He was so enraged over having to return all the money he had embezzled, plus whatever the case had cost him in legal fees, he began to plan his next scheme to steal back from his new employer (another Fortune 500 Company) all the monies he had “lost.” When I advised him that information he might report to me about the future commission of a felony was not privileged communication, he abruptly terminated “therapy” and I never heard from him again (nor did he ever pay for that last session).
This early exposure in my career to a type of patient I had not previously encountered led to a great deal of additional reading and discussion about what psychoanalysts call “phallic narcissism.” I hadn’t thought about this patient in years until I was suddenly reminded of him, quite recently, when I came across an article titled “ChinaBounder’s Back and He’s Mad” on Danwei.org. I suspect, too, there was a part of me that identified in retrospect with the plight of some of those girls he has reportedly boasted about using like playthings, which then served as the impetus behind the writing of this editorial.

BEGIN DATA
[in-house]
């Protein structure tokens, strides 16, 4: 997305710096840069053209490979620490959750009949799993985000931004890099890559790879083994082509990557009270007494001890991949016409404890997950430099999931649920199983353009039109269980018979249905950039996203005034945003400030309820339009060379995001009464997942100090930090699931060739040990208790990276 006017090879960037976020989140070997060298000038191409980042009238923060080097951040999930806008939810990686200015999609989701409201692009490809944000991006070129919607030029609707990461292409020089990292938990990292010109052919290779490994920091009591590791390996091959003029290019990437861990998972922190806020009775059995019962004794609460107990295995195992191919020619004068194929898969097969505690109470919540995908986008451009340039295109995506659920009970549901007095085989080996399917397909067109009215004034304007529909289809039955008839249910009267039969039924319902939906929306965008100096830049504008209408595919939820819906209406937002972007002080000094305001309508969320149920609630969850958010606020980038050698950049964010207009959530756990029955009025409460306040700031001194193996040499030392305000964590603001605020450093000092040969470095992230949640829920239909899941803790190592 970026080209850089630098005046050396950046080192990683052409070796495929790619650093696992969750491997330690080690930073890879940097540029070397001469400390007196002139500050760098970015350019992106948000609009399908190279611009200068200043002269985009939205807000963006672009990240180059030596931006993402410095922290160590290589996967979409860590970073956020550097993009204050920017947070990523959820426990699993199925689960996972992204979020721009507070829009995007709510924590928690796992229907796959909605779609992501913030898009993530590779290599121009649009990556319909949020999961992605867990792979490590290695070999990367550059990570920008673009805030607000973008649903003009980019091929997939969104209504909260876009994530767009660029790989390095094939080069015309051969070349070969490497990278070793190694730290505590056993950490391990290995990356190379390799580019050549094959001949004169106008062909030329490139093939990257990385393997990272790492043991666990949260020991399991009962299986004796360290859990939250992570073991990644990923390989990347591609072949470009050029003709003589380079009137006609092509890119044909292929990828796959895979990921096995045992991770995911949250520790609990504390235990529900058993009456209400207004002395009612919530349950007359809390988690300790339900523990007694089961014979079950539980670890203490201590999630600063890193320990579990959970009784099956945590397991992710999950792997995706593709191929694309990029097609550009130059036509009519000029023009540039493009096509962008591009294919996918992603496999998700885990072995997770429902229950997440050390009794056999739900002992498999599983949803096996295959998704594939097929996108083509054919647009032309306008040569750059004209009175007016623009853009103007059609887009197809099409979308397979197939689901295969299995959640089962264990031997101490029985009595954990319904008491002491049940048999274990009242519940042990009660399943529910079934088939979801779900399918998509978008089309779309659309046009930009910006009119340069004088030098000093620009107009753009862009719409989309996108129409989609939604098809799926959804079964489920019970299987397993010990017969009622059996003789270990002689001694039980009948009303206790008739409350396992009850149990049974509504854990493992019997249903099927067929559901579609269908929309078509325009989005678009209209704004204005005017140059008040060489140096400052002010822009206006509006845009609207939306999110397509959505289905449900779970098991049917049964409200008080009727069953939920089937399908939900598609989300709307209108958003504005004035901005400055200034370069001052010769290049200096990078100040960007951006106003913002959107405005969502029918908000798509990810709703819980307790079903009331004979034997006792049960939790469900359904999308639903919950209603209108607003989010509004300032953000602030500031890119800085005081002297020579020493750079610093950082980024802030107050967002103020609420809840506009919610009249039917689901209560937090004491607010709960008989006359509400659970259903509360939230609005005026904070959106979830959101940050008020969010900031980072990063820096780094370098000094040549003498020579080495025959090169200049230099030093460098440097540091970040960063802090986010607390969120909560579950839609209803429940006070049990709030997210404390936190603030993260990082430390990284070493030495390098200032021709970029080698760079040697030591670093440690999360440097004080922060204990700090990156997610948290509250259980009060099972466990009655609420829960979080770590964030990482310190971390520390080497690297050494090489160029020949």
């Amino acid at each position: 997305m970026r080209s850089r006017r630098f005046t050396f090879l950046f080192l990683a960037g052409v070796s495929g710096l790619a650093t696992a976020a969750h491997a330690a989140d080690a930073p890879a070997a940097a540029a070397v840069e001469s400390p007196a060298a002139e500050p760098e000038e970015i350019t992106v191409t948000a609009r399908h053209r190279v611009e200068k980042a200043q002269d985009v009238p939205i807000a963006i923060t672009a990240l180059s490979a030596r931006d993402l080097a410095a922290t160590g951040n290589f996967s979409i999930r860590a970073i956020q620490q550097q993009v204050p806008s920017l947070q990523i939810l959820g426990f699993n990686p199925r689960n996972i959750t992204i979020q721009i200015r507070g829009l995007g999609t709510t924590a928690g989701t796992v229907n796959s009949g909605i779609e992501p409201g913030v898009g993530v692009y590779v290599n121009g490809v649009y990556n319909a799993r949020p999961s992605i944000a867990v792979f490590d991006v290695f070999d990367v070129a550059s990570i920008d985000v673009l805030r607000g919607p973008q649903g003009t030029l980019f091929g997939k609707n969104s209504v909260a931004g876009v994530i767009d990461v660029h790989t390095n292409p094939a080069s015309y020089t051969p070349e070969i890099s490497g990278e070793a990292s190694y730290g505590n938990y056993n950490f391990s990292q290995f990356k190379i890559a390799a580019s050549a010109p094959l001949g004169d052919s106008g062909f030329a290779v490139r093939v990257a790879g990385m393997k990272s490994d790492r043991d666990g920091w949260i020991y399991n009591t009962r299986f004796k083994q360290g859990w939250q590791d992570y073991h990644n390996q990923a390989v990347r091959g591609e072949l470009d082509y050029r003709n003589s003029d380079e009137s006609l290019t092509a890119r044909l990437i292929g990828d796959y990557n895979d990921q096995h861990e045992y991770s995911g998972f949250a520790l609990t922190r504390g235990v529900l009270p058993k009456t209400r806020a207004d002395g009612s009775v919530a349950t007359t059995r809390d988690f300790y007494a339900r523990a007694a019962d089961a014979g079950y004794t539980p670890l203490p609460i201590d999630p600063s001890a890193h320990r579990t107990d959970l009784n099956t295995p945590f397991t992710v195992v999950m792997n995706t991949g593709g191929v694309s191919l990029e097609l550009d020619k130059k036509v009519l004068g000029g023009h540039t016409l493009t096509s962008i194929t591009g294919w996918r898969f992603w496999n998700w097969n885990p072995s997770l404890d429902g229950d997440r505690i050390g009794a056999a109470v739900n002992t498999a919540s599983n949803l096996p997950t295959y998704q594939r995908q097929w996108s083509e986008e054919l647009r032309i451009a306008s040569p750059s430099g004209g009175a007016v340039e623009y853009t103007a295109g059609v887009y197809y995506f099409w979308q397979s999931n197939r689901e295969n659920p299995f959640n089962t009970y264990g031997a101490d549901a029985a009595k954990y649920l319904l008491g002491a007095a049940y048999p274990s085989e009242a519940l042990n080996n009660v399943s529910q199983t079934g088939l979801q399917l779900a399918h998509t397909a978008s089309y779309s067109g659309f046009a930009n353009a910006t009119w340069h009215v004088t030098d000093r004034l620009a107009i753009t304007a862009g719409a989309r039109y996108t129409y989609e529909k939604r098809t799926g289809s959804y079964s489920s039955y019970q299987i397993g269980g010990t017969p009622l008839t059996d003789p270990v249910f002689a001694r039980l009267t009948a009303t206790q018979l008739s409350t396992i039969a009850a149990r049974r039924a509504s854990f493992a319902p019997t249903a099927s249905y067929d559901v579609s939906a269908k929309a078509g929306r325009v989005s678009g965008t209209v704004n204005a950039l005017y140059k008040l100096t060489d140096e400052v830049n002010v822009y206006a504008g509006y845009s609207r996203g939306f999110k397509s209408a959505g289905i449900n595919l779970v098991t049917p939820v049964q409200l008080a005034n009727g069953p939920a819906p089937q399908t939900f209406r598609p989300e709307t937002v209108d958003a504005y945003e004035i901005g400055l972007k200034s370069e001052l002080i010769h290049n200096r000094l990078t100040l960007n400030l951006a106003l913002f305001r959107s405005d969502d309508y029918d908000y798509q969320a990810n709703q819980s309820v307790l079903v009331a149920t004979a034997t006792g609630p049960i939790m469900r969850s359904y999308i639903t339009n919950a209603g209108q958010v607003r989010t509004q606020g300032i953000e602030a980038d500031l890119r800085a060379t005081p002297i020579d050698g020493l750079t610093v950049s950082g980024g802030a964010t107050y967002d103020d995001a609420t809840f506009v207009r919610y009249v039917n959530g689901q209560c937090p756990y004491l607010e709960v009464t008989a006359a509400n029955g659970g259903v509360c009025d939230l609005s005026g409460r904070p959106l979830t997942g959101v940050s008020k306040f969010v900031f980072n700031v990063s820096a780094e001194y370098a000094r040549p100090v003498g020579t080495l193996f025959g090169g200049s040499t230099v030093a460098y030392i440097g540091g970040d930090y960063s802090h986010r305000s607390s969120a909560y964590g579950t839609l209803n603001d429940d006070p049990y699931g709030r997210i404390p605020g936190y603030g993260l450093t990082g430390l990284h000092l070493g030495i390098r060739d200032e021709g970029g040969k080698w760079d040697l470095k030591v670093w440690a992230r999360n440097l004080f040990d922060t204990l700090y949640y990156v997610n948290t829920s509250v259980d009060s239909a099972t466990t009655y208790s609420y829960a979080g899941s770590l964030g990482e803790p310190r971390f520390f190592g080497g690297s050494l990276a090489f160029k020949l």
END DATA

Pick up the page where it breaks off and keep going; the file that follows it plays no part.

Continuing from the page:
Consider the following simple yet eloquent and sufficient description of the phallic narcissist from John McCormick’s The Sociopathic Style:2
This is a person who is a perfectionist and who is very concerned about self-image. They are fairly reality based and can be quite successful. They often have to be right.
Their grandiosity is held in check to great degree by the reality of their accomplishments. They are often driven to succeed and are often seen as successful.
Sexuality for these individuals is based on proving their own sexual attractiveness and their power is derived from the kind of person they can conquer sexually and often by the number of people they can conquer sexually.
Life is seen as a problem to be conquered with physical skill and mental prowess. They do not live through relationships of the heart and have difficulty truly loving. Their image of self is as a lover and sexual conqueror but not as one who loves. People relating to them will not feel loved and often will feel judged and inadequate.
Before I proceed any further, I would like to make it abundantly clear that I am most definitely not a moral crusader or a “holier than thou” sort of person, nor will I be joining Mother Teresa in the annals of sainthood anytime near soon. For the most part, I tend to mind my own business and keeping my side of the street clean is more than enough for me to concern myself with.